Swiss scene offers Asian focus
For the chance to rub shoulders with the world's power brokers, there was only one place to be over the past six days, the small ski resort of Davos in Switzerland.
There you could start the day with Microsoft mogul Bill Gates, discuss genetic engineering with a Nobel Prize winner, take lunch with financier George Soros and hear Vice-Premier Li Lanqing rule out devaluation of the yuan.
You could catch Hillary Clinton's views on the priorities for the next century, listen to a couple of presidents and prime ministers and round off the day by brainstorming with a panel of experts on the future of Asian economies.
The brainchild of Switzerland's Klaus Schwab, the annual World Economic Forum in this small Alpine town has carved out a reputation as the place where leading politicians and businessmen - together with a goodly sprinkling of scientists, writers, artists and journalists - can rub shoulders beneath the snowy mountains and discuss the state of the world.
This year, despite all the meetings on everything from management strategies to cleaning up the environment, it was the situation on the other side of the world in Asia that preoccupied the thinking heads of Davos.
International Monetary Fund patients South Korea and Thailand got consistently good marks from a series of panels and pundits. Indonesia scored considerably less well.
There were some tough private warnings from the United States that Congress would react with extreme disfavour unless there were real reforms and would refuse to provide funds for the IMF to 'throw good money after bad' if Indonesian President Suharto did not do the right thing.
But, as the discussions moved from one wood-panelled chamber to another, the biggest target turned out to be Asia's largest economy. Japan, everybody seemed to agree, must inflate demand, reform its financial structure, get its growth rate up and generally do all the things it has shown itself so reluctant to do in recent years.
The question, however, was what effect all this Nippon-bashing would have. Despite the weight of disapproval, the signs were none too promising. As the denunciations rolled out, the smile seemed to grow ever broader on the face of the leading Tokyo delegate, Vice-Minister of Finance for international affairs Eisuke Sakakibara, whose influence on currency markets has earned him the nickname 'Mr Yen'.
He pointed to the economic package Tokyo tabled last month, but made it quite clear Prime Minister Ryutaro Hashimoto was not going to be rushed into precipitate action. The new measures would have to wait until April to be passed by the Diet, or parliament. Asia and the world would have to wait.
By then, warned one economist on the platform beside him, a new downward spiral might have got under way in the region.
No, said Mr Yen, action would have to wait for the Diet process to be completed. For all the warnings of fresh disaster ahead unless Tokyo moved fast to pump life into Asia's economies, the Japanese remained, as usual, immovable. There are, it seems, limits to what even the weight of Davos can achieve.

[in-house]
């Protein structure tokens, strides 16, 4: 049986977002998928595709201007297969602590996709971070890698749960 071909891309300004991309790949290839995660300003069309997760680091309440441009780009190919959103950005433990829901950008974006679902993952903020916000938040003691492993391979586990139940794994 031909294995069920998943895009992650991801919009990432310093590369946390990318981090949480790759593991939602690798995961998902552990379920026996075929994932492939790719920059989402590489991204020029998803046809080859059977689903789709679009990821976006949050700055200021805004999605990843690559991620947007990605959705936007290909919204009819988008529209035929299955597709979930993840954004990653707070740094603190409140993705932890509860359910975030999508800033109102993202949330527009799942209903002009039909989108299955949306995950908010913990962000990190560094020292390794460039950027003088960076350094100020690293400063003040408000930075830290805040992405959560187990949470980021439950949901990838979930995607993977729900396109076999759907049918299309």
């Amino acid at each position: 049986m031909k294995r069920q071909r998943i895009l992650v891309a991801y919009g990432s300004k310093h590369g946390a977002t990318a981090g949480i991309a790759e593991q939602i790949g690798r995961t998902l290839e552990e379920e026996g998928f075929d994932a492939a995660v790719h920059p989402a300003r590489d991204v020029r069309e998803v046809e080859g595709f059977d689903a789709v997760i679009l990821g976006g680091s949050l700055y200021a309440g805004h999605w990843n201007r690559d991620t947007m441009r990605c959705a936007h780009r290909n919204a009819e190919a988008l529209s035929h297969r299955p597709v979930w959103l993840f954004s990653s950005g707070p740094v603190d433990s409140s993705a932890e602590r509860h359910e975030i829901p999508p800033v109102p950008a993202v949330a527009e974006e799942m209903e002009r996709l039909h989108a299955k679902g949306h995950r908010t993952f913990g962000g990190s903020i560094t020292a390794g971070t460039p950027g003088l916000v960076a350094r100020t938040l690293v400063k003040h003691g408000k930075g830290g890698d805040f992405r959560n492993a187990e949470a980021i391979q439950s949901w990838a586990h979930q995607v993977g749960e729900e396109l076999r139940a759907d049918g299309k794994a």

Still, the Alpine air has had an effect on some people.
Currency speculator supreme George Soros said if there was another financial crisis the world should have an international monetary insurance fund to put a lid on the instability - and, presumably, to stop others making fortunes the way he did.
At lunch on Sunday, Bill Gates said he might spend the first two decades of the 21st century learning how to be humble.
He did not have much idea how to go about it, he confessed. So he invited guests to submit suggestions - by e-mail, naturally.
The Swiss Alps are traditionally alive with the ringing of cows' bells. During Forum time the ringing comes from mobile phones instead. If there is any place that can outdo Hong Kong in mobile use it must be Davos over the past few days.
But the conference organisers are draconian in banning use of mobiles during sessions. The withdrawal symptoms can be severe.
One man sitting at the front of a session I was chairing kept pulling his mobile from his pocket, stroking it as though it might be feeling neglected and, at one point, raising it to his ear and mouthing silent words into it. I caught his eye. He smiled like a child caught misbehaving and slid it back into his pocket.
As soon as the session finished, he bolted out of the door and was deep in conversation by the time I reached the corridor. He was probably just booking his place on the ski slopes.
Important as Asia may have been as a topic, you still could not expect to escape from 'Monicagate'. The Lewinsky-Clinton jokes ebbed and flowed round the coffee tables and bars. Most were unprintable; some were even funny. But what was most striking was the way most of the non-Americans simply could not understand how the most powerful nation on earth could be obsessed by the allegations against its president.
'After all,' as a Frenchman remarked, 'it's only sex'.
But that did not stop one leading US official from admitting he was weighing his words particularly carefully - not for fear of making a policy miss-step, but in order to avoid unintentional double entendres about American affairs that might distract from the seriousness of his message.